Review Toumani Diabaté, Arnaldo Antunes, Edgard Scandurra – A Curva Da Cintura
Following on from last year’s AfroCubism album on World Circuit which saw musicians from Cuba and Mali join together for a surprisingly coherent and successful collaboration, this summer sees another Afro-Latin team-up, with Brazilian musicians Arnaldo Antunes and Edgard Scandurra heading to Mali to record with Toumani Diabaté and a selection of other top Malian musicians. A Curva Da Cintura documents this musical mash-up.
The big difference between A Curva Da Cintura and AfroCubism is the daring shown on this record. Arnaldo Antunes and Edgard Scandurra are not here as sidemen, to add Brazilian flourishes (the way Eliades Ochoa added flourishes of a Cuban variety to AfroCubism) but to lead the band into new territory. Both from the alternative rock scene in Sao Paulo, they are responsible for the majority of the compositions here. The instantly striking element they bring to the album is Antunes’ voice. If you’ve not heard him sing before it may take some adjustment, his voice can at times be droning, monotonous even, but it’s a crucial tool, able to bring gravitas and focus to his always captivating lyrics.
Scandurra brings his considerable guitar skills to the album, alternating between jazz noodling (“A Curva Da Cintura”) and blues riffing (“Ir, Mao”). When combined with Toumani Diabaté and his son Sidiki’s kora playing as well as the vocals of Zoumana Tereta, the results are often mesmering, and never dull. Opening track “Ce Nao Vai Me Acompanhar” which seemingly features both guitar and kora with wah-wah switched to full, and a driving vocal from Antunes, is an early highlight.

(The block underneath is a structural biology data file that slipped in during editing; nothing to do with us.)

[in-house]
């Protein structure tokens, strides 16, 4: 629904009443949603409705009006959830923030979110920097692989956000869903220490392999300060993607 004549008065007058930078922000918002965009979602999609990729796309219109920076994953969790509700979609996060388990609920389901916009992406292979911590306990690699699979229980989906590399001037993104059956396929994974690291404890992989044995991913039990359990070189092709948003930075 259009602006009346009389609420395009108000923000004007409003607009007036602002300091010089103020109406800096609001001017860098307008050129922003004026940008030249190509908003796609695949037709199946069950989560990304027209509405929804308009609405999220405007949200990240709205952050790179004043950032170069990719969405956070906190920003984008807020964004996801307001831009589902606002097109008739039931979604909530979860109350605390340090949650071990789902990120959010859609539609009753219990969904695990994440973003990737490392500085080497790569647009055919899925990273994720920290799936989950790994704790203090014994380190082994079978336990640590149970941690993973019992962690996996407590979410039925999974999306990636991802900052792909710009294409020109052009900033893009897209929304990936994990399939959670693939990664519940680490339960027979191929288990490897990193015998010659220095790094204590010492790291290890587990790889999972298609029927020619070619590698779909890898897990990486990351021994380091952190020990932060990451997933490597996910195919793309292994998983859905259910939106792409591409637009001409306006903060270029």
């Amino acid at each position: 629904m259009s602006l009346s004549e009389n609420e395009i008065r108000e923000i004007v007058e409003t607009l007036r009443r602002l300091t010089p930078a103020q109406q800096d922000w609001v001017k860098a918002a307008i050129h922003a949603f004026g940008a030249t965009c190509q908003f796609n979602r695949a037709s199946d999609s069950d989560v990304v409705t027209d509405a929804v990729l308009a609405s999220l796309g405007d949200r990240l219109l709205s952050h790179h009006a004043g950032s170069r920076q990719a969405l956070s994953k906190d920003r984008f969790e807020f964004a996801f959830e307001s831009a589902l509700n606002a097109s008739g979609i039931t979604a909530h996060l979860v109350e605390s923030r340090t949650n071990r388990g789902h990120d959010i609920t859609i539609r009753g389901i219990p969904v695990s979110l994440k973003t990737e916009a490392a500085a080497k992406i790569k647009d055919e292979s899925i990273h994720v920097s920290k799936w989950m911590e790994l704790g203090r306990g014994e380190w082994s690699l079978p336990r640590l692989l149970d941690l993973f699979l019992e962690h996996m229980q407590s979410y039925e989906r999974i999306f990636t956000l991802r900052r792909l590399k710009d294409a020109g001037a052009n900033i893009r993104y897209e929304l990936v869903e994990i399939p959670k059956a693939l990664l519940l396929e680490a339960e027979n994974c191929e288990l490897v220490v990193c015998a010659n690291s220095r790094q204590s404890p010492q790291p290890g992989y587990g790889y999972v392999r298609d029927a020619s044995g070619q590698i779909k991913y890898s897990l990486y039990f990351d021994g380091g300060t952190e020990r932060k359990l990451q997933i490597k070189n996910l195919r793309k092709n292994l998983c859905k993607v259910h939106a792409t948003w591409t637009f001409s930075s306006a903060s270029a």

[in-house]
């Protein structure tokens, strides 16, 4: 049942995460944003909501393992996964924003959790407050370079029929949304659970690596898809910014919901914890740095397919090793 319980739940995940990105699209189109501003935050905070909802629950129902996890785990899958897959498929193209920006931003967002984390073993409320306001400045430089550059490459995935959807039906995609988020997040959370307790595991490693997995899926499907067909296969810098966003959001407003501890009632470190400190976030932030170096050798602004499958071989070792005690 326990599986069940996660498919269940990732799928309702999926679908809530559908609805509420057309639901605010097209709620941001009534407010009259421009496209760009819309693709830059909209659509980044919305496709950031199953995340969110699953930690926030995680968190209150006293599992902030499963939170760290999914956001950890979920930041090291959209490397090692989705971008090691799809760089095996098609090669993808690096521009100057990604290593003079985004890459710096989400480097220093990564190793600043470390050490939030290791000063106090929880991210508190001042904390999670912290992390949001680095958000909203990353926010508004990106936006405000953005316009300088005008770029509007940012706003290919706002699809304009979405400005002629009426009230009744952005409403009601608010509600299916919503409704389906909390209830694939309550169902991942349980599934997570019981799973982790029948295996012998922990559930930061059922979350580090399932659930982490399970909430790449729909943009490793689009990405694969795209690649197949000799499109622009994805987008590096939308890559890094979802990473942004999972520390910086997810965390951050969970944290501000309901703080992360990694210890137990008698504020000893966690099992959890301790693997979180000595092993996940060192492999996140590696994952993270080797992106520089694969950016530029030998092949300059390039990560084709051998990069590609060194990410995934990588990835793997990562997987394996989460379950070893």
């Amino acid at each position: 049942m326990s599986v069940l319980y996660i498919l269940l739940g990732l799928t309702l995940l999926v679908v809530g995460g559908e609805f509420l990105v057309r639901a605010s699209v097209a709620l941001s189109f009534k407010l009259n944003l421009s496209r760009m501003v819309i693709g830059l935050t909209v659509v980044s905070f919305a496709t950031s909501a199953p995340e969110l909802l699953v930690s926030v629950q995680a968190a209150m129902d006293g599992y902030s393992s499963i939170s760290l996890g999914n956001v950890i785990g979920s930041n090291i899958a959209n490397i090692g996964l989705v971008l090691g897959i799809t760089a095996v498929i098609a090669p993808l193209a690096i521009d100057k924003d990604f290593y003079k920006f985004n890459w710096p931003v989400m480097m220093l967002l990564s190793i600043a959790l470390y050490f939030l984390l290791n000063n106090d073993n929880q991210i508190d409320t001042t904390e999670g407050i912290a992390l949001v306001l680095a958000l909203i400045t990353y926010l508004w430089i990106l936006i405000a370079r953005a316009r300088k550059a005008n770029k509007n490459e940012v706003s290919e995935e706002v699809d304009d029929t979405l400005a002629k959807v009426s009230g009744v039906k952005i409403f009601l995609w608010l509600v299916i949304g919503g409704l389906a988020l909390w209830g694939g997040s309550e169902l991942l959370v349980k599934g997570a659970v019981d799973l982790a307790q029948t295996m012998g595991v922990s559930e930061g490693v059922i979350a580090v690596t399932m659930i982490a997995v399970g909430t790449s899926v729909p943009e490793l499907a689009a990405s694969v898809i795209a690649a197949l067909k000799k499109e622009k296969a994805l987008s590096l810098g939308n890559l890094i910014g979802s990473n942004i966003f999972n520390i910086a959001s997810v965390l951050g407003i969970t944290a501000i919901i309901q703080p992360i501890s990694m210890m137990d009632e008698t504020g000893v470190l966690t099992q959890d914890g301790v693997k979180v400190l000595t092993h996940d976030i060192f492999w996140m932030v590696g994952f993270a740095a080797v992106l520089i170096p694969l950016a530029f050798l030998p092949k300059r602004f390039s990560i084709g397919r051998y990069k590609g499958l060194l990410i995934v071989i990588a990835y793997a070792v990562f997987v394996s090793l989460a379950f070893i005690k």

One of the great things about the album is the fact that the songs are taken into completely new territory. If you listen to “Grao de Chaos” enough it’s possible to see it’s roots as the kind of post-bossa nova MPB track that Antunes delivers so often, but here it takes on an extra folkloric element, more spiritual than “roots”, with a cacophonic use of layered melodies that suggests a fusion between Sun Ra and Vinicius de Moraes and Baden Powell’s Afro-Sambas album.
This spiritual element continues on tracks like “Kaira” and “Coracao De Mae” which sound almost Eastern at times, and accentuating the spoken word poetry side of Antunes’ work. At the same time there are tracks that could only be described as Led Zeppelin wall-of-rock riffage (the final un-named track), country-folk ballad (“Muito Alem”) and gypsy folk (“Cara”), such is the diversity on offer.
Essentially this is an album featuring three great musicians unafraid to take their music in new directions, and which has resulted in 15 songs that continually confound expectations. As a complete listening experience there may be too many twists and turns, and the heavy vocals of Antunes may grate for some after a while, but with each repeated listen you will find new sounds and flavours that you never knew could exist so well together. It’s for albums like this that the word “fusion” was invented, a breathtaking meeting of minds and melodies.